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News and musings from the UCL Culture team


Specimen of the Week 173

By Will J Richard, on 2 February 2015

Scary MonkeyHello! It’s Will Richard here again, riding the blog flume that is Specimen of the Week. Last month I gave you an old man with a hole in his head, a family feud and the death of one of our closest cousins. Fun times… So this month I thought I’d have a look at something a little more optimistic. Something full of the promise of spring. A true story of hope, kindness and togetherness… at least that’s how I see it.

This week’s specimen of the week is…

**the common cuckoo taxidermy**

LDUCZ-Y1546 common cuckoo (Cuculus canorus) taxidermy

LDUCZ-Y1546 common cuckoo (Cuculus canorus) taxidermy

1) Cuck-who invited that guy?

Common cuckoos (Cuculus canorus) are famous for two reasons: their call and their invasive method of breeding. They practice something called “brood parasitism”. This means that the females will lay their eggs in the nest of other bird species, relying on the “good will” of their hosts to raise her offspring. The cost of parenthood is born by others, meaning that cuckoos can breed without suffering the usual loss of condition. Fascinatingly a female will only lay in the nest of the species which raised her. If it ain’t broke don’t fix it. And favourite host species, within the UK, include dunnock, reed warbler and meadow pipit, though in excess of 100 have been recorded. A single female can visit up to 50 nests in a season, spending less than ten seconds laying. Our cuckoo is a male (you can tell from his slate grey breast), however, and so would never have taken part in this eggs-ploitation.

2) So… what gave me away?

The battle between host and parasite is one of the best examples of an “evolutionary arms race”, and the common cuckoo is no different. The evolutionary pressure acting on the host species to counteract the negative impact of the cuckoo causes an ever changing series of adaptation and counter-adaptation. In flight, the common cuckoo distinctly resembles a bird of prey, fooling twitchers and other birds alike. The small species that the cuckoo parasistises are understandably nervous and so are driven away from their nest by the apparent appearance of a predator.

cuckoo egg in a meadow pipit nest. Can you spot the difference?

cuckoo egg in a meadow pipit nest. Can you spot the difference?

The eggs are also adapted, with thickened shells to reduce breaking (essential in the mad rush of laying) and are also intricate mimicries of the host’s own eggs, reducing the chances of recognition and rejection.

3) Trickster chick-ster

Once the egg is in the nest the battle is not over. The chick still has to ensure it gets enough food to grow, a tall order given that after just two weeks the cuckoo chick is normally three times the size of its adult hosts. Upon hatching the chick will use its size and strength to roll any other eggs or host chicks out of the nest, thus monopolising the parental attention. The cuckoo then proceeds to present what are called “supernormal stimuli”.

reed warbler feeding a cuckoo chick. Can you spot the difference?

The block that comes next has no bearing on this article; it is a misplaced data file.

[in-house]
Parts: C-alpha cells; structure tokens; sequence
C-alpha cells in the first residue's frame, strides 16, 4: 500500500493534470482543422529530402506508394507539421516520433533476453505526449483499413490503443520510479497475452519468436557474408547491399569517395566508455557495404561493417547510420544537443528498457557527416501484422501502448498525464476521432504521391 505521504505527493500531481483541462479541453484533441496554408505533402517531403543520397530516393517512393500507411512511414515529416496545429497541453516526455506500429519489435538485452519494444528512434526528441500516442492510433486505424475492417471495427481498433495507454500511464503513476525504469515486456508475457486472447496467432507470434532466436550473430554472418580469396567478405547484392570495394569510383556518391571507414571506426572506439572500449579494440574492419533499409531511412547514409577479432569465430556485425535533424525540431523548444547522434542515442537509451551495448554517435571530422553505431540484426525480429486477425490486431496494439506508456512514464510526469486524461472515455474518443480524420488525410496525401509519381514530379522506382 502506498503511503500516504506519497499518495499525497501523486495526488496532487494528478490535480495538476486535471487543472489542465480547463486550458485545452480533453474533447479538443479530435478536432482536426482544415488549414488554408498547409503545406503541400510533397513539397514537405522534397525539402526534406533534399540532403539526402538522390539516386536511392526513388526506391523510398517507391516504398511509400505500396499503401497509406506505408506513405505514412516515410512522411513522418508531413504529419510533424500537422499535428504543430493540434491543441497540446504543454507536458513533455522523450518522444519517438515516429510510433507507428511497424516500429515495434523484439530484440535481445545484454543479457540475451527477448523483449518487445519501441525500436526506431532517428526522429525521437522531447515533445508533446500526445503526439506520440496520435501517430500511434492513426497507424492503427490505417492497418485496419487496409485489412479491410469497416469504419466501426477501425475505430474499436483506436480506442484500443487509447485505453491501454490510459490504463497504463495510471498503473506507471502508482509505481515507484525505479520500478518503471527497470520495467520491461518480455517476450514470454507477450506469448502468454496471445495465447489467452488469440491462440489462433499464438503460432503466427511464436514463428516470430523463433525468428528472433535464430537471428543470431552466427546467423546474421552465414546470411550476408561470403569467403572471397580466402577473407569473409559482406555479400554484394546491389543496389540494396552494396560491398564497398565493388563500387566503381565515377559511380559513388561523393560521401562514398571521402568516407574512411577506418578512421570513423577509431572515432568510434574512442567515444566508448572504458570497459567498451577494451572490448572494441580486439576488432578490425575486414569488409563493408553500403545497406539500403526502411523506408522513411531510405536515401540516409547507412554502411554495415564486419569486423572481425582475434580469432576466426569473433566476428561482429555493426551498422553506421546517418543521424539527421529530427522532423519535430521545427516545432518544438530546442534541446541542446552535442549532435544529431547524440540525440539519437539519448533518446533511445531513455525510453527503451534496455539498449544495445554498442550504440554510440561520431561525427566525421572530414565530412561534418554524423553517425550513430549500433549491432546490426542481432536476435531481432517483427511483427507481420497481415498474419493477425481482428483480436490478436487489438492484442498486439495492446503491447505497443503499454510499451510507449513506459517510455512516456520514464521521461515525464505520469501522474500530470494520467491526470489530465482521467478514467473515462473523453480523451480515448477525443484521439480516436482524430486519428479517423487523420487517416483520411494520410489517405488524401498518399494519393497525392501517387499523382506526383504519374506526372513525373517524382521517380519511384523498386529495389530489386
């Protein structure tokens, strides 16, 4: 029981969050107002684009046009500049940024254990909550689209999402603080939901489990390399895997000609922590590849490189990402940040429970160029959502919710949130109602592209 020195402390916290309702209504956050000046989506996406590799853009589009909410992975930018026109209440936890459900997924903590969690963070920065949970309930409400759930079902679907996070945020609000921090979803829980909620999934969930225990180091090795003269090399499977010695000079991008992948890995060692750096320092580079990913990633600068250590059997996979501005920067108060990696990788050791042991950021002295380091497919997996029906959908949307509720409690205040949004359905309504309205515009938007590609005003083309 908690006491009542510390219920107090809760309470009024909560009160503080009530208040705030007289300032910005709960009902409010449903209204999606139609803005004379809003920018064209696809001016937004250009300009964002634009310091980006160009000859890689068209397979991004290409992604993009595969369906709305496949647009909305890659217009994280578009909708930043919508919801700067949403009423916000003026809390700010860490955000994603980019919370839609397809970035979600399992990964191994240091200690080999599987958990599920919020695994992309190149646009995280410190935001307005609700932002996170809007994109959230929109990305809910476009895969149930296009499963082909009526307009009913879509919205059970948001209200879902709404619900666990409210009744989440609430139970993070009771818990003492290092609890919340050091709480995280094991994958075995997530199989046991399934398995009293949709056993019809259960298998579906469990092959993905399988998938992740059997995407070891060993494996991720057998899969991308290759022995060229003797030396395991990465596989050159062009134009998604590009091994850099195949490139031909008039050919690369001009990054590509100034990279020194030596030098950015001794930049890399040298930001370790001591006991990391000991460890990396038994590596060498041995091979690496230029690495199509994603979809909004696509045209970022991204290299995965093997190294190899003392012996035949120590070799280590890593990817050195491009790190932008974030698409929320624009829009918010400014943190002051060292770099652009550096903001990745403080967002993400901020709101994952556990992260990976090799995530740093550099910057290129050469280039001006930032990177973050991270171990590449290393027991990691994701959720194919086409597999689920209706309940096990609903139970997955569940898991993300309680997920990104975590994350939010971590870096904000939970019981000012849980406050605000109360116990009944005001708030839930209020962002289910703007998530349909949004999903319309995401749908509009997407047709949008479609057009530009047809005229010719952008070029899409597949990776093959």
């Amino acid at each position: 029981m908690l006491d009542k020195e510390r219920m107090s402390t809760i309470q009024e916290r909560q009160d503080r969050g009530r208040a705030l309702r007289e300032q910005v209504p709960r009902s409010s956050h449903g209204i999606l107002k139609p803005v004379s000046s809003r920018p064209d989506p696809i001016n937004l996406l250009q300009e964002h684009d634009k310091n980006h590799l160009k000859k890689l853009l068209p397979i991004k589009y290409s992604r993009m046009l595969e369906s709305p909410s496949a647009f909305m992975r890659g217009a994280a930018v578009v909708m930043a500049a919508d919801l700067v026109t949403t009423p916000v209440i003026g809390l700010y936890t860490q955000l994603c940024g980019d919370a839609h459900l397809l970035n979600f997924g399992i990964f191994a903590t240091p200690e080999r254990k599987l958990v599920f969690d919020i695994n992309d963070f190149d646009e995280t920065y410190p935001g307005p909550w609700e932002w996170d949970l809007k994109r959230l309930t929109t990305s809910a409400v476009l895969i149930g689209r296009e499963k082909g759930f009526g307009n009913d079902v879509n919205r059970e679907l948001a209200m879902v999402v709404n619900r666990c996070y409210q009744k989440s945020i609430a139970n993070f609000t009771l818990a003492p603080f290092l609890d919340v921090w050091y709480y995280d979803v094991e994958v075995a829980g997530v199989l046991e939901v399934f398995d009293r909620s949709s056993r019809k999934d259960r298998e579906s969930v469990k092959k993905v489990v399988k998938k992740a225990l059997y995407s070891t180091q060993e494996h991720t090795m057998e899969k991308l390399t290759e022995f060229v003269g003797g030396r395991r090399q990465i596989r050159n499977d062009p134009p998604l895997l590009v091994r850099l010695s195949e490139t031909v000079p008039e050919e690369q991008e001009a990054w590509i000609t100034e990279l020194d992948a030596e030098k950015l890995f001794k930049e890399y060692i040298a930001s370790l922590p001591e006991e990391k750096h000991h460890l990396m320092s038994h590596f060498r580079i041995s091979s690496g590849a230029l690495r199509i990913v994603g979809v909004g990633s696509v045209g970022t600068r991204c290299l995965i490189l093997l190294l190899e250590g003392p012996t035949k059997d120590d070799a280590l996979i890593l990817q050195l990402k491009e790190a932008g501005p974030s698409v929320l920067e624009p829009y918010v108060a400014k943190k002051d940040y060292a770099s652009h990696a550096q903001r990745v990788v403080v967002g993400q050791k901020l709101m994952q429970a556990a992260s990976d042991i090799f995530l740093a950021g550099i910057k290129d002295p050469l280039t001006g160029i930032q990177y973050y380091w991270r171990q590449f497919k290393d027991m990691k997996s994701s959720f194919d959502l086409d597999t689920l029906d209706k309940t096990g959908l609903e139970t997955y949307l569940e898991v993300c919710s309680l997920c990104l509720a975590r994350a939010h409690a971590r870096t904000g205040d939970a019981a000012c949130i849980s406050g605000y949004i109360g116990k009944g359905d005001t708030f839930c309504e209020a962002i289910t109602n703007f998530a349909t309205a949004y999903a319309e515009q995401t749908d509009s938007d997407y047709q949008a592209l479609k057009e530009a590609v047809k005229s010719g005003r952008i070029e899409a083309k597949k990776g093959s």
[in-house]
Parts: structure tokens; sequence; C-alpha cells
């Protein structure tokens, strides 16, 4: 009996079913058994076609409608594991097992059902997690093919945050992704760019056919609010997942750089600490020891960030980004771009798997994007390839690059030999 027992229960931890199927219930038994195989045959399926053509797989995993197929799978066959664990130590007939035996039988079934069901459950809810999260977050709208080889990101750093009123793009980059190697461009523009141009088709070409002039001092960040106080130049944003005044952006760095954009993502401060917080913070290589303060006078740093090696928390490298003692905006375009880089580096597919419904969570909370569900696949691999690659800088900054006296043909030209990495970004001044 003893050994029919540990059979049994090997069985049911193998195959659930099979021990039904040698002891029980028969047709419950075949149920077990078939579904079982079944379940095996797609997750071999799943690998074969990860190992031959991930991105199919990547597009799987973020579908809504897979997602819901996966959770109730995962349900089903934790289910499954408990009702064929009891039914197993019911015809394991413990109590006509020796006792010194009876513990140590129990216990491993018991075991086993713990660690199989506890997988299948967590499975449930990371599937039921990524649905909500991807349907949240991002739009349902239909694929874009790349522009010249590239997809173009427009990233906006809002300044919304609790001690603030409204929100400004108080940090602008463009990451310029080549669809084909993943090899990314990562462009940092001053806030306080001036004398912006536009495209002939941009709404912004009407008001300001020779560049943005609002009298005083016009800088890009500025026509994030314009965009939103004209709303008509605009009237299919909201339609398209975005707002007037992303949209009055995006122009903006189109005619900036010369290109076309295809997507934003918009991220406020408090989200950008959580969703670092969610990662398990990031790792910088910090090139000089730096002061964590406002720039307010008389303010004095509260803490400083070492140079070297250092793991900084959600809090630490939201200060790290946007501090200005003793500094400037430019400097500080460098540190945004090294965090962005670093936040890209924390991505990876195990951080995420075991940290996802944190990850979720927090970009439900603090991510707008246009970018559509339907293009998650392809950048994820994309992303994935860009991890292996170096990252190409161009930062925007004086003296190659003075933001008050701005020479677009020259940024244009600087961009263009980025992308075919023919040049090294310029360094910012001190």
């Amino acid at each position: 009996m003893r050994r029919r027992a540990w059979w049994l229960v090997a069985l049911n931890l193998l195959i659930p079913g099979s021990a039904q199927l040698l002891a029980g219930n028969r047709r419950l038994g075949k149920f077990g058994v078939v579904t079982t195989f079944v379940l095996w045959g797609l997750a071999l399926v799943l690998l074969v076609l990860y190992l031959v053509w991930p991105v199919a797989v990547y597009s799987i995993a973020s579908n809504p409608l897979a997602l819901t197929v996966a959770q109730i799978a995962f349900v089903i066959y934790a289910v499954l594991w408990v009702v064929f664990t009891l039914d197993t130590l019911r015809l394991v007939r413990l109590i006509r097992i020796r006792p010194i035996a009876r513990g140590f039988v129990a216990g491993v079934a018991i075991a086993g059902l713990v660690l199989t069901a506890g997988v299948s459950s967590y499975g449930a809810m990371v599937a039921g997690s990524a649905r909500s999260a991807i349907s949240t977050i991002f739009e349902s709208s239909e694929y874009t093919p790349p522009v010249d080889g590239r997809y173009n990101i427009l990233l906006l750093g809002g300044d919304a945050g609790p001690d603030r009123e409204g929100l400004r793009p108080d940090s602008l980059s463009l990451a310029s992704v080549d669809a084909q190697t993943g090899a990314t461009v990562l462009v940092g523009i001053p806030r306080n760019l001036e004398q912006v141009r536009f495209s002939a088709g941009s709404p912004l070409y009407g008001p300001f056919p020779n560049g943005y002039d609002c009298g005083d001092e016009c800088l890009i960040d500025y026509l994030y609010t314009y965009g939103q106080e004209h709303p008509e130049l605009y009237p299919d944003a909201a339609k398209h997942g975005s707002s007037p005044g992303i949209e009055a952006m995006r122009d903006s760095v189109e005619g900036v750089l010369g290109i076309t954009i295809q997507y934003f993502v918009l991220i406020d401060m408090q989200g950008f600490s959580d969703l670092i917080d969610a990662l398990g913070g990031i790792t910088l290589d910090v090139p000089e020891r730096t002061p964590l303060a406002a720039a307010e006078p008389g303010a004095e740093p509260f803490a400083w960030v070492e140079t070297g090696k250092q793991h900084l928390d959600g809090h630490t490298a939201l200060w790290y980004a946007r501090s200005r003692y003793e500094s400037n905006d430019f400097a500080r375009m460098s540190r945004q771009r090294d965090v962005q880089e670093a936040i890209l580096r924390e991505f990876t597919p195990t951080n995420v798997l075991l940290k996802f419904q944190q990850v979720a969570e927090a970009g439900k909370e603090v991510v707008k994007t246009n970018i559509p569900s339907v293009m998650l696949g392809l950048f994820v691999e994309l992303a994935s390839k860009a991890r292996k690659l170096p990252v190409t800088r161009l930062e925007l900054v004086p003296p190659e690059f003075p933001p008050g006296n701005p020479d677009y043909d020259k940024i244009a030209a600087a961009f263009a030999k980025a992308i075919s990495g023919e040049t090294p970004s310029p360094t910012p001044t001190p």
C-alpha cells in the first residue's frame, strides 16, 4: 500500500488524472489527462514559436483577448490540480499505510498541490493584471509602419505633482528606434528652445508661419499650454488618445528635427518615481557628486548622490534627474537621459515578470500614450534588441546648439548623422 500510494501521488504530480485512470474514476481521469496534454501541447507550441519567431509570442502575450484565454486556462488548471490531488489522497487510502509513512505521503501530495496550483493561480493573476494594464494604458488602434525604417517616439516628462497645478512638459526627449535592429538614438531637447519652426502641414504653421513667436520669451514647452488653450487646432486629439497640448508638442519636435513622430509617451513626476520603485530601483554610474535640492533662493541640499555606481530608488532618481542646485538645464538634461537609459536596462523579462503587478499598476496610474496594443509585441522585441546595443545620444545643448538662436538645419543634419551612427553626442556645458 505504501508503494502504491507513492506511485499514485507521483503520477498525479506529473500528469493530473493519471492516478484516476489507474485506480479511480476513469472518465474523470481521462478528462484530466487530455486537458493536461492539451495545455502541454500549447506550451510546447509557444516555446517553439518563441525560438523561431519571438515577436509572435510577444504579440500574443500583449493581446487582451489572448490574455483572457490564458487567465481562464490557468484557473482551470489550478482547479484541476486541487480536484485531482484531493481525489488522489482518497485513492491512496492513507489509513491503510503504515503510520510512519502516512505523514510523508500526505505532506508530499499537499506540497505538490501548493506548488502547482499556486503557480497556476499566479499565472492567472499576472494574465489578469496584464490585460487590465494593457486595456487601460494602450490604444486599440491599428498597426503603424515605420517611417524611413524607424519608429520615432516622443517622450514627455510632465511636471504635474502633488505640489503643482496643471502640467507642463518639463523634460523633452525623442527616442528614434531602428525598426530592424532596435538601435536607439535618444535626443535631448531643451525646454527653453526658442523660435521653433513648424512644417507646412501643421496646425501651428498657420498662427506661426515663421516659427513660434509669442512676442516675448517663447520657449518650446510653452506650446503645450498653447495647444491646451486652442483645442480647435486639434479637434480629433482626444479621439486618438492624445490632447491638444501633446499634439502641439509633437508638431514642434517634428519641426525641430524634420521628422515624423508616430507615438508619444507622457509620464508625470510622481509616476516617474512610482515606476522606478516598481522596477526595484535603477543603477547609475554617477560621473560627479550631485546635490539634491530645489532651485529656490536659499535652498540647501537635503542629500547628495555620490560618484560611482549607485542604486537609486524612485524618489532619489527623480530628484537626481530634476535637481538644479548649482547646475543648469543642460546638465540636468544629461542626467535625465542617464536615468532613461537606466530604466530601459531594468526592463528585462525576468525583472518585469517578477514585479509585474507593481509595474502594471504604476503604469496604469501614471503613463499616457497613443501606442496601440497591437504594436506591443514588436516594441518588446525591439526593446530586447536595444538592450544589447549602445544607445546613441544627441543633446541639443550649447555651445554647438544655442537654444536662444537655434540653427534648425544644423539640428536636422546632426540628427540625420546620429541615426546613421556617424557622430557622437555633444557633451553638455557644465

reed warbler feeding a cuckoo chick. Can you spot the difference?

This means that it uses the instincts of its victims against them, producing constant begging signals and triggering the host birds’ parental responses to an abnormal degree. Their gape (open mouth) is vivid red and their near-constant vocalisation sounds like the overlapping calls of multiple chicks. The function of their gape is actually a matter of much debate. Redness seems to have little, or no, effect on some host species. It has been suggested, however, that vivid red is a form of “go everywhere” gape that allows the cuckoo to exploit a range of hosts. A jack of all trades, disaster at none.

4) Lay-ziness pays

In Europe the breeding population of the common cuckoo is estimated at between 4,200,000 – 8,600,000 pairs (BirdLife International 2004). Adults begin to breed at two and the oldest recorded individual was an adult male, caught by the British Trust for Ornithology (BTO) in exactly the same spot in Cambridgeshire six years, 11 months and two days apart. Cuckoos spend the summer and breed within Europe but travel approximately 5,000 miles to winter in Africa. If we assume this cuckoo made the round trip seven times, he must have flown 70,000 miles at a rough estimate. Our specimen is also an adult male so must have flown at least 10,000 miles in his time. A well-travelled bird.

5) But only to a point…

It is not all rosy, however. Within the UK we have lost over half our breeding cuckoos in the last 25 years. This is a complex case due in part to their migration. One-ended conservation is, therefore, only fighting half the battle. Climate change, shifts in land use and habitat degradation at both ends of their migration route will damage their chances. The BTO has launched a project to plot the migration and survival of cuckoos leaving the UK. It seems that the picture is even more complex than we thought.


Wright J and Leonard, M L; 2002; The Evolution of Begging: Competition, Cooperation and Communication; Kluwer Academic Publishers

Rothstein S I and Robinson S K; 1998; Parasitic Birds and Their Hosts, Studies in Coevolution; Oxford University Press

Johnsgard P A; 1997; The Avian Brood Parasites: Deception at the Nest; 1997; Oxford University Press

Will Richard is Visitor Services Assistant at the Grant Museum of Zoology

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